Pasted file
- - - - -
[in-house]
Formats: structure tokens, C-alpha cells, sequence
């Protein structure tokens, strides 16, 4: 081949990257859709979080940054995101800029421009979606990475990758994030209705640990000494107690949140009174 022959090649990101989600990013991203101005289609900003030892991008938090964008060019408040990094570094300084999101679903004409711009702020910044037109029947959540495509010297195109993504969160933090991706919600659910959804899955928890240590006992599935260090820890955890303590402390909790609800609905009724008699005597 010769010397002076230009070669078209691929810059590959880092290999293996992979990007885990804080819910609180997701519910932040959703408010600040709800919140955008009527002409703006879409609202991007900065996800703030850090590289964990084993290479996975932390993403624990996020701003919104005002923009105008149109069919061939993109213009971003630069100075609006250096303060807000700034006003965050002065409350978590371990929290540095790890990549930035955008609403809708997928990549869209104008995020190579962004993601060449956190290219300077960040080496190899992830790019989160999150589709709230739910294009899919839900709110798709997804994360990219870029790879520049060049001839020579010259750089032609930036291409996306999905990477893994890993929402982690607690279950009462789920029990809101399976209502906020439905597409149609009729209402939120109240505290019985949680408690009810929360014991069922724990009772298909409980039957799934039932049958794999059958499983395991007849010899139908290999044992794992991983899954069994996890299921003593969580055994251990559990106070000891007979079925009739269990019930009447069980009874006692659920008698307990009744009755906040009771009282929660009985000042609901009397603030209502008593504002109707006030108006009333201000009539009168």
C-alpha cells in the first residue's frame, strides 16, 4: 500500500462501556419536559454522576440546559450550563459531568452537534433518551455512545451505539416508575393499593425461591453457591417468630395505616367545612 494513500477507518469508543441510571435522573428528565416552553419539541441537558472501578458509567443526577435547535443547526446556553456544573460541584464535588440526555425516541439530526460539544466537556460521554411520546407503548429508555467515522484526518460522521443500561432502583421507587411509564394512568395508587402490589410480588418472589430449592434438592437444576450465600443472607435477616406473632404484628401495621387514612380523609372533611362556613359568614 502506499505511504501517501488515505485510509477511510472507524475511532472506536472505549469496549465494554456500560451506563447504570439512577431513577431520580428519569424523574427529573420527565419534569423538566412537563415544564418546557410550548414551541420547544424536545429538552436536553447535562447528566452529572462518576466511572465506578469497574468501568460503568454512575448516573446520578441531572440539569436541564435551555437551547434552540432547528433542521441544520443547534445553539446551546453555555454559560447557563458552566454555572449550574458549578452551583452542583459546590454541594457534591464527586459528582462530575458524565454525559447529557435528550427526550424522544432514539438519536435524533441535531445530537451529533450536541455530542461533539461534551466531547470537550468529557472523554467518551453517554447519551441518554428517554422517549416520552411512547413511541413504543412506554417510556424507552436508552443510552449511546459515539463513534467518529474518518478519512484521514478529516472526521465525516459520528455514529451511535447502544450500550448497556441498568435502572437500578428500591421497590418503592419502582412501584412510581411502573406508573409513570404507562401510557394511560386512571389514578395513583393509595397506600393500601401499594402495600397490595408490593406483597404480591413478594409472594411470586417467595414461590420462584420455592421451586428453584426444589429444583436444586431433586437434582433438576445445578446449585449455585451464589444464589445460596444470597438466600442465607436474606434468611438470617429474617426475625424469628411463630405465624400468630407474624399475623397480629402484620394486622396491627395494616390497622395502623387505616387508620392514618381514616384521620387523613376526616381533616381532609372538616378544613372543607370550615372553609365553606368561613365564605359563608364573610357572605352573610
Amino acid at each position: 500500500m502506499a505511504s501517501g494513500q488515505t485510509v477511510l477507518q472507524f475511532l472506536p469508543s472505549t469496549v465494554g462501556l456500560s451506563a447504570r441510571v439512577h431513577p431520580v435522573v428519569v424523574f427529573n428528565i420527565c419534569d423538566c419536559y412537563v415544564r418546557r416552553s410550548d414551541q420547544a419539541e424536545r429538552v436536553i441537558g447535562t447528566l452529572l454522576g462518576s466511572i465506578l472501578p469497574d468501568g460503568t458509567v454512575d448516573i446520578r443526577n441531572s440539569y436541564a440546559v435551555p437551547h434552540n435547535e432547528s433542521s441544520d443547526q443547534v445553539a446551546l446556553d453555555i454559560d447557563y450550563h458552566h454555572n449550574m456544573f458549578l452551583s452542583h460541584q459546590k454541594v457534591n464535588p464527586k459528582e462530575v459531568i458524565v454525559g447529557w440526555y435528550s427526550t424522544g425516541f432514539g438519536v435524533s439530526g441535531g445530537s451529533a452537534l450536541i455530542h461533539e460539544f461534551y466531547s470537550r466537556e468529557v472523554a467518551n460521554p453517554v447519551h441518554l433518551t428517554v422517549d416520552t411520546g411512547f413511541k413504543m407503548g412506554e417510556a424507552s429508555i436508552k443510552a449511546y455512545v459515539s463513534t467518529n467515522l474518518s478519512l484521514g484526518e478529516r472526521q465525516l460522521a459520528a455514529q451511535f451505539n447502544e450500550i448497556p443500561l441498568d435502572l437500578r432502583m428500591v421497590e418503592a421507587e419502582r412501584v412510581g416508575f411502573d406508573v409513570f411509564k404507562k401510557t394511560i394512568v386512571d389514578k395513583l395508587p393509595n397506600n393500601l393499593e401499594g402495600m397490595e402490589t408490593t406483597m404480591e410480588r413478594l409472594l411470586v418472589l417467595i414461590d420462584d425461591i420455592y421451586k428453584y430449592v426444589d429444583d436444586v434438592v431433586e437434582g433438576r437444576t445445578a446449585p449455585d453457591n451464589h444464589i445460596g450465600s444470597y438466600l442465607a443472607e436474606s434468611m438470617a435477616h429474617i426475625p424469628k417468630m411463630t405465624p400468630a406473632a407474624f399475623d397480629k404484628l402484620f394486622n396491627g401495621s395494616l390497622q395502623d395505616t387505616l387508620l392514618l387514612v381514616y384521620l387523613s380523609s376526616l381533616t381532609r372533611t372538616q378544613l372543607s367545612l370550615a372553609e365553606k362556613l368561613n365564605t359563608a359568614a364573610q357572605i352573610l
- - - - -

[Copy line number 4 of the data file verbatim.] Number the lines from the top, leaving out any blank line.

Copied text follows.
C-alpha cells in the first residue's frame, strides 16, 4: 500500500462501556419536559454522576440546559450550563459531568452537534433518551455512545451505539416508575393499593425461591453457591417468630395505616367545612 494513500477507518469508543441510571435522573428528565416552553419539541441537558472501578458509567443526577435547535443547526446556553456544573460541584464535588440526555425516541439530526460539544466537556460521554411520546407503548429508555467515522484526518460522521443500561432502583421507587411509564394512568395508587402490589410480588418472589430449592434438592437444576450465600443472607435477616406473632404484628401495621387514612380523609372533611362556613359568614 502506499505511504501517501488515505485510509477511510472507524475511532472506536472505549469496549465494554456500560451506563447504570439512577431513577431520580428519569424523574427529573420527565419534569423538566412537563415544564418546557410550548414551541420547544424536545429538552436536553447535562447528566452529572462518576466511572465506578469497574468501568460503568454512575448516573446520578441531572440539569436541564435551555437551547434552540432547528433542521441544520443547534445553539446551546453555555454559560447557563458552566454555572449550574458549578452551583452542583459546590454541594457534591464527586459528582462530575458524565454525559447529557435528550427526550424522544432514539438519536435524533441535531445530537451529533450536541455530542461533539461534551466531547470537550468529557472523554467518551453517554447519551441518554428517554422517549416520552411512547413511541413504543412506554417510556424507552436508552443510552449511546459515539463513534467518529474518518478519512484521514478529516472526521465525516459520528455514529451511535447502544450500550448497556441498568435502572437500578428500591421497590418503592419502582412501584412510581411502573406508573409513570404507562401510557394511560386512571389514578395513583393509595397506600393500601401499594402495600397490595408490593406483597404480591413478594409472594411470586417467595414461590420462584420455592421451586428453584426444589429444583436444586431433586437434582433438576445445578446449585449455585451464589444464589445460596444470597438466600442465607436474606434468611438470617429474617426475625424469628411463630405465624400468630407474624399475623397480629402484620394486622396491627395494616390497622395502623387505616387508620392514618381514616384521620387523613376526616381533616381532609372538616378544613372543607370550615372553609365553606368561613365564605359563608364573610357572605352573610